The light given off by some WiFi light bulbs may expose more than just a dark room as Check Point researchers have found a vulnerability in Philips Hue smart bulbs and bridge enabling them to remotely infiltrate the device.

The specific
vulnerability is CVE-2020-6007
a Heap-based Buffer Overflow that occurs when handling a long ZCL string during
the commissioning phase, resulting in a remote code execution. Check Point’ Institute
for Information Security team was able to take control of a light bulb and
install malware enabling them to take over the device’s control bridge and
attack the network.

The overall
process to abuse the vulnerability is a bit convoluted and requires some action
on the part of the homeowner.

According to
Check
Point
:

  1. The hacker
    controls the bulb’s color or brightness to trick users into thinking the bulb
    has a glitch. The bulb appears as ‘Unreachable’ in the user’s control app, so
    they will try to ‘reset’ it.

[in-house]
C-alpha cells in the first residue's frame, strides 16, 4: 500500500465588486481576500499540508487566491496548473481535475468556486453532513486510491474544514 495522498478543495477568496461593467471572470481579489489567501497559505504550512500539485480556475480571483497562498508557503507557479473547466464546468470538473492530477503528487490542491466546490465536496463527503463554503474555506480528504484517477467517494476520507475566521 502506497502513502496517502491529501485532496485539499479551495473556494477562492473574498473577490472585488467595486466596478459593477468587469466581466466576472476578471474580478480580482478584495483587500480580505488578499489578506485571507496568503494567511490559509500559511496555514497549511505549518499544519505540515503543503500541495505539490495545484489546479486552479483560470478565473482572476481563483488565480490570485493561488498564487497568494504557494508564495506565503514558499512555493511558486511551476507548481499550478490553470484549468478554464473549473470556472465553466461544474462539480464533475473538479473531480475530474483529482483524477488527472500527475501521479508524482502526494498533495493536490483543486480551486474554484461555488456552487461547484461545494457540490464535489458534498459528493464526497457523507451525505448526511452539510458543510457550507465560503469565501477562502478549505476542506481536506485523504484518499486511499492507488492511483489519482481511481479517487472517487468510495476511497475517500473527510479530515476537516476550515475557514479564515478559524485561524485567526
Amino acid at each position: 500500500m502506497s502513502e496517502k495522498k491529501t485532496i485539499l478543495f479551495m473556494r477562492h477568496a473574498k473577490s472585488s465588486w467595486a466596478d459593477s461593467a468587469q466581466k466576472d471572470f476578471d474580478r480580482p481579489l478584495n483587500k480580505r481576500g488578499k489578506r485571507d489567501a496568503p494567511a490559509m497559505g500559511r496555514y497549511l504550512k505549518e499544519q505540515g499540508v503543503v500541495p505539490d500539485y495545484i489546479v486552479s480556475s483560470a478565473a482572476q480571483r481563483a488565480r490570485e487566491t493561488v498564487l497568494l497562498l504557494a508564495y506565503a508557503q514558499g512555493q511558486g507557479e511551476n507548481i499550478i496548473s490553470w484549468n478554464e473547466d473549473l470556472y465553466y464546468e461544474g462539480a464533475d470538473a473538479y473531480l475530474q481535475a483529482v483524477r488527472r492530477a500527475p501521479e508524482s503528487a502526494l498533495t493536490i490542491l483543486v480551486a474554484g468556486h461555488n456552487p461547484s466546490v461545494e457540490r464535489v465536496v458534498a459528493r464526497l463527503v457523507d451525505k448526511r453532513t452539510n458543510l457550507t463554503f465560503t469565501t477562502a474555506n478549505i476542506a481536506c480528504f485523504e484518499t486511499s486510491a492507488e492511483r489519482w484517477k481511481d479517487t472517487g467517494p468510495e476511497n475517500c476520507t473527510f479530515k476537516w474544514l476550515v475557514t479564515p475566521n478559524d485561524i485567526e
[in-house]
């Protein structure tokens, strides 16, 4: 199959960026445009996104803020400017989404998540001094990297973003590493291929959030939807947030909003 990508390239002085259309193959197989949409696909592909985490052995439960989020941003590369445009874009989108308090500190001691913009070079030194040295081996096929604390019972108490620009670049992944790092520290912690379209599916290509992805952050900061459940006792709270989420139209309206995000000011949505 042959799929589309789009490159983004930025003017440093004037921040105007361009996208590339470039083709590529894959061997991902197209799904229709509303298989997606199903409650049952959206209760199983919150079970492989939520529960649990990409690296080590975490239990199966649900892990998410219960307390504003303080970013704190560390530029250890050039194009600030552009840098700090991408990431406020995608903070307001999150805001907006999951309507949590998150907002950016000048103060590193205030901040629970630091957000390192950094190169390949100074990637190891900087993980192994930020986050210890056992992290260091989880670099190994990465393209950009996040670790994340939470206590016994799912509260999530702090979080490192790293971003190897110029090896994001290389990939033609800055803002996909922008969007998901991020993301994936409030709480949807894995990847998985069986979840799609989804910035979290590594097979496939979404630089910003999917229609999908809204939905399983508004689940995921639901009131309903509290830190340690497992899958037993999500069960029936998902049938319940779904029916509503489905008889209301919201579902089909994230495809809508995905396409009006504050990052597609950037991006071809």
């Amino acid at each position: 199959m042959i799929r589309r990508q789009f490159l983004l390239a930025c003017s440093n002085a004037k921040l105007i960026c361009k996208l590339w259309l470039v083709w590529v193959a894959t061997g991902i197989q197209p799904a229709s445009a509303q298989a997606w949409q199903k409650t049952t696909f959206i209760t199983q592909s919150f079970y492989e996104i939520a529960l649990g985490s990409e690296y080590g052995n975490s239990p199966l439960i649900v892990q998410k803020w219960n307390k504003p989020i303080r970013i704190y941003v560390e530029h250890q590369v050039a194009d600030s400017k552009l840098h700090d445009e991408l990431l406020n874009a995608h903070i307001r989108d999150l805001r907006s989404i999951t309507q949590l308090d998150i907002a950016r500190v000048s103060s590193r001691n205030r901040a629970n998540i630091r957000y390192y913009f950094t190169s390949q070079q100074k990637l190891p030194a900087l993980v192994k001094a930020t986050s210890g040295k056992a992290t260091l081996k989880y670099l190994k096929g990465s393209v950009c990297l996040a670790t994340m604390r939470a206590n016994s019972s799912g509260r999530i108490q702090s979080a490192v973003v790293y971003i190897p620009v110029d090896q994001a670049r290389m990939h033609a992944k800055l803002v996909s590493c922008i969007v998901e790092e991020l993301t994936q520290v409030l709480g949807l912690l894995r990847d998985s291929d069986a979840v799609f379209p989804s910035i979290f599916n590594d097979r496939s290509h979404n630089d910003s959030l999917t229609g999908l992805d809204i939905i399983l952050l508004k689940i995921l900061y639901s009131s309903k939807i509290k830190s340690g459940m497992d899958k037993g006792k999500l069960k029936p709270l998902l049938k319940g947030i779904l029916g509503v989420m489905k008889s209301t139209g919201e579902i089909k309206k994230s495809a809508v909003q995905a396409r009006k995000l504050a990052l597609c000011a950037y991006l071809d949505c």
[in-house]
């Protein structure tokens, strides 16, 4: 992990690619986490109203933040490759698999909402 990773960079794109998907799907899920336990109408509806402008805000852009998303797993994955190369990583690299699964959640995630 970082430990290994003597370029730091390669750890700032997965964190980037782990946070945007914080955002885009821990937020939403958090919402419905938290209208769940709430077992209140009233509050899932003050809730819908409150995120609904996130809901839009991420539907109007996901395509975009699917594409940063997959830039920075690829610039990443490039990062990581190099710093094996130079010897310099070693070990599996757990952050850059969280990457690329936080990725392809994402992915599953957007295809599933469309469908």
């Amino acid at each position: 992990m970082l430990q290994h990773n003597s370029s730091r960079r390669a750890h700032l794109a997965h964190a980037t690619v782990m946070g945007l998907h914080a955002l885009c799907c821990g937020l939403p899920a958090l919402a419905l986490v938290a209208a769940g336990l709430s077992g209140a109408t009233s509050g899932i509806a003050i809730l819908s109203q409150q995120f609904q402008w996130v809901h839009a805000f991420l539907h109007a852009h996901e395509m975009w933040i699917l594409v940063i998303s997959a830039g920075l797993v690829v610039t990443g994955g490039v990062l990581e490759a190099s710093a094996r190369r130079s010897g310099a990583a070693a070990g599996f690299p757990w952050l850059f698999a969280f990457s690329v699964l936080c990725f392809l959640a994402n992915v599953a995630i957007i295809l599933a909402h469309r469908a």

2. The only way to
    reset the bulb is to delete it from the app, and then instruct the control
    bridge to re-discover the bulb.
  3. The bridge
    discovers the compromised bulb, and the user adds it back onto their network.
  4. The
    hacker-controlled bulb with updated firmware then uses the ZigBee protocol
    vulnerabilities to trigger a heap-based buffer overflow on the control bridge,
    by sending a large amount of data to it. This data also enables the hacker to
    install malware on the bridge – which is in turn connected to the target
    business or home network.
  5. The malware
    connects back to the hacker and using a known exploit (such as EternalBlue),
    they can infiltrate the target IP network from the bridge to spread ransomware
    or spyware.

The bulb’s manufacturer
Philips and Signify were notified and have pushed out a firmware
patch
.